The following is a fictionalized version of natural and human history. All that is not solid fact is a product of the author’s imagination.
66 million years ago…
The Late Cretaceous…
Two months later…
The sky was dark and gray. Huge clouds blotted out the sun while Quetzalcoatlus circled above, their wings keeping them in the air. But down below, tragedy had struck for the young dragon.
The dragon continued to nuzzle his mother’s snout, her colossal body limp. She had lost her fight with an infection that began at her torn up shoulder. And she has just weakened her son’s chances of survival.
Young dragons, both male and female, are creatures that require lots of care. Without their mothers, their potential skill levels for hunting, flying, combat, courtship and communication drop dangerously low. Not only that, but any dragon without a mother at our male’s age is likely to be killed. They could die of starvation or be preyed upon by dinosaurs or even older dragons. But our male isn’t totally helpless.
He began to rip and chomp away at his mother, reluctantly swallowing chunk after chunk of flesh. Up above, pterosaurs had begun to gather, attracted by the putrid stench of death. This was his mother’s final gift to aid him in the battle for survival. But this might be the last easy meal of his life.
Suddenly a thunderous bellow rang out that scared away the circling pterosaurs. The young male looked back at the tree line where the sound had come from. And out of the misty conifer forest emerged an absolutely colossal prehistoric dragon. A huge bull, almost the size of an Edmontosaurus, lumbered out of the tree line. It was a colossal male with charcoal-colored skin with white stripes. And his horns were massive. They were like the swords of Roman legionnaires, long and pointed. But these, unlike the formidable weapons of war, were calloused and worn, slowly eroded by time.
He marched up to the female’s body and began to rip and chomp away at it, tearing out huge chunks of meat and causing blood to pool on the floor. The younger male, still grieving, noticed something. Even while the bull ate away, it kept its eyes locked on him.
Sensing that the old bull would prefer fresh meat over rotting meat, the young male ran into the misty forest, his dinosaur-like feet propelling him forward. The old bull followed suit, his tattered wings still folded against his body. Inside the dragon’s body, though, his system was working overtime.
Heart beating, mind racing, and hydrogen gathering at an astonishing rate in a special organ connected to his lungs called the “Lift Sac”. The Lift Sac serves as a lightener for dragons. It connects to both the lungs and the stomach, the latter of which holds special bacteria. These bacteria release hydrogen that gets sent straight to the Lift Sac that stores the hydrogen while preparing for and in flight and only deflates once the dragon has landed. While his internal organs were performing a remarkable feat of biological engineering, the dragon’s mind was a very different place.
Demons seemed to come lunging out of the gloom of his past, mental incarnations of fear, grief and desperation. The pounding of his heart resonated in his brain, a deep and colossal rhythmic thumping that seemed to blot out all noise. His breaths were shallow, fast and raspy. His eyes were wide, the gloomy forest around him nothing but a blur of dark and dull blues and browns. He wanted to just float away, freeing himself from the coils of death. But his feeling of restraint was not unwarranted.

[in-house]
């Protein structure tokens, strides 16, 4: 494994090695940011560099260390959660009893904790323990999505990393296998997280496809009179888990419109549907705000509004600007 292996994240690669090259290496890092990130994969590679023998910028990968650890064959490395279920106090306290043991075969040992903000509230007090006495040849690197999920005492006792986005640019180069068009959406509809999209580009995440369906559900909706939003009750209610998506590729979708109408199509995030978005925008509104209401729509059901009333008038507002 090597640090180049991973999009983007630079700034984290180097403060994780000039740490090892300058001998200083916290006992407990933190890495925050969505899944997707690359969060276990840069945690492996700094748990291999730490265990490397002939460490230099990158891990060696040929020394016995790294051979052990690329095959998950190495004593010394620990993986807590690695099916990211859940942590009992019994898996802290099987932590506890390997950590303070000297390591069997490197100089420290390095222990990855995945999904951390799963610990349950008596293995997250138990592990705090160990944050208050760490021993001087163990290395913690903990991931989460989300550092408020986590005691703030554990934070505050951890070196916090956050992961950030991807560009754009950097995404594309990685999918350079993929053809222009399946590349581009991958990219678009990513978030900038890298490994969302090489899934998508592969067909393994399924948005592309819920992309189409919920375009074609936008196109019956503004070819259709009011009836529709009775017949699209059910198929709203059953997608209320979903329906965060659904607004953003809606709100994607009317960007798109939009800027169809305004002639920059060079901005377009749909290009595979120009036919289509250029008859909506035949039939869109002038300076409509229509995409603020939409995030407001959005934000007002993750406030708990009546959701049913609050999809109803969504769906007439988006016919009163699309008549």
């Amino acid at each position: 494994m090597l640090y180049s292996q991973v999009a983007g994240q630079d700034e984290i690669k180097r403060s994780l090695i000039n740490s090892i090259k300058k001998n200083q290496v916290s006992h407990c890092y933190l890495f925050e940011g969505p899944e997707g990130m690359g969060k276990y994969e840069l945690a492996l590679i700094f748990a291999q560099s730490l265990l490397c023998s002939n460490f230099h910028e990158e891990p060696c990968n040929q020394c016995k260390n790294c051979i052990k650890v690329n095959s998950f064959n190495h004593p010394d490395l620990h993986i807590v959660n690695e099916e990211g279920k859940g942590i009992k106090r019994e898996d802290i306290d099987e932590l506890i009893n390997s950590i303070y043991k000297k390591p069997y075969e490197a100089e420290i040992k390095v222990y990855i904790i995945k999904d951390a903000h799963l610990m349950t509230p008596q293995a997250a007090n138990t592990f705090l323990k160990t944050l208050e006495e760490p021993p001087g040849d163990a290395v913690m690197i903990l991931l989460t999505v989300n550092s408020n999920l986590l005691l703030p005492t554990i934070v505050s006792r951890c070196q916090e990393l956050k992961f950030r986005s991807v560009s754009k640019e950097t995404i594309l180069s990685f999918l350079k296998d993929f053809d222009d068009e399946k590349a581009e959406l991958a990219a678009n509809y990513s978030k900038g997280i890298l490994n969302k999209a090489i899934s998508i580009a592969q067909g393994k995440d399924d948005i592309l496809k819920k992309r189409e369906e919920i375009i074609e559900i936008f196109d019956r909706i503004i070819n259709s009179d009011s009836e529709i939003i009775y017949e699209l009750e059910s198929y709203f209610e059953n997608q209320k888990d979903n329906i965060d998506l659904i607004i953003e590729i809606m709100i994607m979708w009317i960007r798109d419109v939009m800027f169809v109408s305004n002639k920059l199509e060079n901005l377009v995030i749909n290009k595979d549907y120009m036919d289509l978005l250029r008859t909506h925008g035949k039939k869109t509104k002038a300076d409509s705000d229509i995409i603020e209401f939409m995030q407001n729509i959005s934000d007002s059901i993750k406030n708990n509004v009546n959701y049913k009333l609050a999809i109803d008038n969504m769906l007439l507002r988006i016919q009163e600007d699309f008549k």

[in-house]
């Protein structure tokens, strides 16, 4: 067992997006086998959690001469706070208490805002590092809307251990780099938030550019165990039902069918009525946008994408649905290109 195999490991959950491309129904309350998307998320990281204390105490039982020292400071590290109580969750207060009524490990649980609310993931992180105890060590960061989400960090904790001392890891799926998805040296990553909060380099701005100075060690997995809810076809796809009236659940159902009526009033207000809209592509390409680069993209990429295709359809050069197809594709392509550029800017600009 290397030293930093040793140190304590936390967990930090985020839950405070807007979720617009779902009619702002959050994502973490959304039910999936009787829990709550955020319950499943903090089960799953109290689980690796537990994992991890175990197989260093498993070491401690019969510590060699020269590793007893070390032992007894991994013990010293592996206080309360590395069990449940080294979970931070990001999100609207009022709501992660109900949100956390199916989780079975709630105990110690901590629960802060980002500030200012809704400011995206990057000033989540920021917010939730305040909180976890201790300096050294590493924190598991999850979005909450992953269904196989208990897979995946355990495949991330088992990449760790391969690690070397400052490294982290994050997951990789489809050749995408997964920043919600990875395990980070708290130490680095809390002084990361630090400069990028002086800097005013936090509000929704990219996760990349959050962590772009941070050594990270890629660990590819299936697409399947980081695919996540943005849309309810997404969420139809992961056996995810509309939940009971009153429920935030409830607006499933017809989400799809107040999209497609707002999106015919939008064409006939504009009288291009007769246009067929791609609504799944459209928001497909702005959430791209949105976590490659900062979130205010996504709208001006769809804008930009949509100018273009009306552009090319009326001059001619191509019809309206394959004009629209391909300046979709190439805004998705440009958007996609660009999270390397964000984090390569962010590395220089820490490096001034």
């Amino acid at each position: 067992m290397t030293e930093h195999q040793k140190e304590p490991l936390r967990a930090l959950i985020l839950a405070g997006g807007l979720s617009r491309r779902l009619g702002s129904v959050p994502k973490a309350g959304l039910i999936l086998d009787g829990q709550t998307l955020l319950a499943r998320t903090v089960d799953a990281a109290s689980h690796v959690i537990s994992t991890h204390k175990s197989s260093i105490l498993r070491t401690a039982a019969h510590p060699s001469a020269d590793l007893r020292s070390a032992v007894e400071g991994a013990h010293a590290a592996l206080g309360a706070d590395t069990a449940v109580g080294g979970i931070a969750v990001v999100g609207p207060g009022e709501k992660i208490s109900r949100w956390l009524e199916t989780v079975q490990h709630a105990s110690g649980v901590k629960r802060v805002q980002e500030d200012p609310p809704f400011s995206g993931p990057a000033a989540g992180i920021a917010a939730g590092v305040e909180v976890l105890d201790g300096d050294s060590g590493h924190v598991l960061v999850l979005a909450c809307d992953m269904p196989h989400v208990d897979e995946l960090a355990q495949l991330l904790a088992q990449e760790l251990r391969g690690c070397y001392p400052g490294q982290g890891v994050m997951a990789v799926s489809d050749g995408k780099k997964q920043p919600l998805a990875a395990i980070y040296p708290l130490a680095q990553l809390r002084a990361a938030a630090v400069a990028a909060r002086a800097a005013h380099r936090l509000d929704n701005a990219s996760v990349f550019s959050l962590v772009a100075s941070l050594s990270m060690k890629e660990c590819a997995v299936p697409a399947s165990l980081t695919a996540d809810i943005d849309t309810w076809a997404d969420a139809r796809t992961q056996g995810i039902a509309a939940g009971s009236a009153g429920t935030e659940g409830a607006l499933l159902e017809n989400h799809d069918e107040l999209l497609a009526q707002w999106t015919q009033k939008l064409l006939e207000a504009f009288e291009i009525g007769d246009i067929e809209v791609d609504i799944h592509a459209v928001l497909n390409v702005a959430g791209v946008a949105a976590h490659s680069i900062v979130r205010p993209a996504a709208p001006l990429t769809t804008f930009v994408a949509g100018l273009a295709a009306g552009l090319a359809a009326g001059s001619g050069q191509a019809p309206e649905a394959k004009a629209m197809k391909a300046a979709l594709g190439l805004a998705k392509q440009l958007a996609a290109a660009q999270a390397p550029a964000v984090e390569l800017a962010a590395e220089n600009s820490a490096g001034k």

The undigested meat in his stomach weighed him down, preventing the Lift Sac from lightening his load. Instinct, along with his fight or flight response, took over.
A huge glob of stringy and rancid meat came flying out of his maw, splattering onto the floor. The huge bull, not fifty paces behind, stomped on it and continued his chase, calm and collected as though he was chasing just another Pachycephalosaurus or Anzu.
Finally, the Lift Sac ballooned to almost double its previous size. But there was something else. A huge crevasse seemed to appear out of nowhere. And this was exactly what the young dragon needed.
He leaped off the edge, spreading his wings to their maximum and his Lift Sac inflating to their full capacity. And finally, with a final flap of his wings, he was floating. Air whooshed over and past his wings and face, his legs and neck straightening until he was in the optimal flight posture. Below him, the crevasse seemed to disappear and was replaced with the sight of an ash-covered world. Small green trees dotted the landscape, and the frustrated roars of the old bull were nothing but an echo. An echo that served as a reminder that he was no longer defenseless and had finally left his terrifying past.
Okay! So here we go again with the tiny essay.
Now, this is where I really want to talk about the sexual dimorphism in these prehistoric dragons. That means the difference between males and females in a species like how male deer have antlers and female deer don’t. In these prehistoric dragons, adult males and females are pretty easy to tell apart. However, they both have two legs, a pair of wings, horns, and a white underbelly with a charcoal-colored back and stripes. However, males have longer horns with grooves (think of these like those on the horns of an impala) that are far more noticeable. And their tips are far more blunt. Not only that, the underside of a male’s wings is a dark azure color with a single big red eyespot on each wing. Plus, males are just bigger. Females, on the other hand, are smaller. Their horns are shorter but sharper and the grooves are far less noticeable. Not only that but the underside of the wings of a female prehistoric dragon are gray with a big gold stripe, one on each wing. Something else I feel is worth mentioning is that the Lift Sac isn’t a real thing in any species. I just made it up on the spot.